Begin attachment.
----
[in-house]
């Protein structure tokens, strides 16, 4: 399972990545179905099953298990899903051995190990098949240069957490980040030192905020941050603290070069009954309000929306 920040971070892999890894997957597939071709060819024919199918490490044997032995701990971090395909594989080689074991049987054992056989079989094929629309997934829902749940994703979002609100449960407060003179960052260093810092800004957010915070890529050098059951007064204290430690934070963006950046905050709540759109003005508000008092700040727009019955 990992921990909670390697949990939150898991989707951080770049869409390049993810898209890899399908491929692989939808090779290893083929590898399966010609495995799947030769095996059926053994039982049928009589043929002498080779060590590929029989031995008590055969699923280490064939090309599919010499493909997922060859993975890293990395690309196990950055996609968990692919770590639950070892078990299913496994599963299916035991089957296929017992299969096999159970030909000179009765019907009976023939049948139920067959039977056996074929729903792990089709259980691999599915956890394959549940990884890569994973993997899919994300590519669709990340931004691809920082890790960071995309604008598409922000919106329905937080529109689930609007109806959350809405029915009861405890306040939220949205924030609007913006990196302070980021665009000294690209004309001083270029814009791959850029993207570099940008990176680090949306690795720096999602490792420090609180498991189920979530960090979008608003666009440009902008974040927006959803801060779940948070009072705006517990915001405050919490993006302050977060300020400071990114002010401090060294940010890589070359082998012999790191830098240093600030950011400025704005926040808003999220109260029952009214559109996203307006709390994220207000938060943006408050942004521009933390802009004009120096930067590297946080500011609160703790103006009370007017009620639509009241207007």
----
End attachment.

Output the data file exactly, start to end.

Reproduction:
[in-house]
């Protein structure tokens, strides 16, 4: 399972990545179905099953298990899903051995190990098949240069957490980040030192905020941050603290070069009954309000929306 920040971070892999890894997957597939071709060819024919199918490490044997032995701990971090395909594989080689074991049987054992056989079989094929629309997934829902749940994703979002609100449960407060003179960052260093810092800004957010915070890529050098059951007064204290430690934070963006950046905050709540759109003005508000008092700040727009019955 990992921990909670390697949990939150898991989707951080770049869409390049993810898209890899399908491929692989939808090779290893083929590898399966010609495995799947030769095996059926053994039982049928009589043929002498080779060590590929029989031995008590055969699923280490064939090309599919010499493909997922060859993975890293990395690309196990950055996609968990692919770590639950070892078990299913496994599963299916035991089957296929017992299969096999159970030909000179009765019907009976023939049948139920067959039977056996074929729903792990089709259980691999599915956890394959549940990884890569994973993997899919994300590519669709990340931004691809920082890790960071995309604008598409922000919106329905937080529109689930609007109806959350809405029915009861405890306040939220949205924030609007913006990196302070980021665009000294690209004309001083270029814009791959850029993207570099940008990176680090949306690795720096999602490792420090609180498991189920979530960090979008608003666009440009902008974040927006959803801060779940948070009072705006517990915001405050919490993006302050977060300020400071990114002010401090060294940010890589070359082998012999790191830098240093600030950011400025704005926040808003999220109260029952009214559109996203307006709390994220207000938060943006408050942004521009933390802009004009120096930067590297946080500011609160703790103006009370007017009620639509009241207007």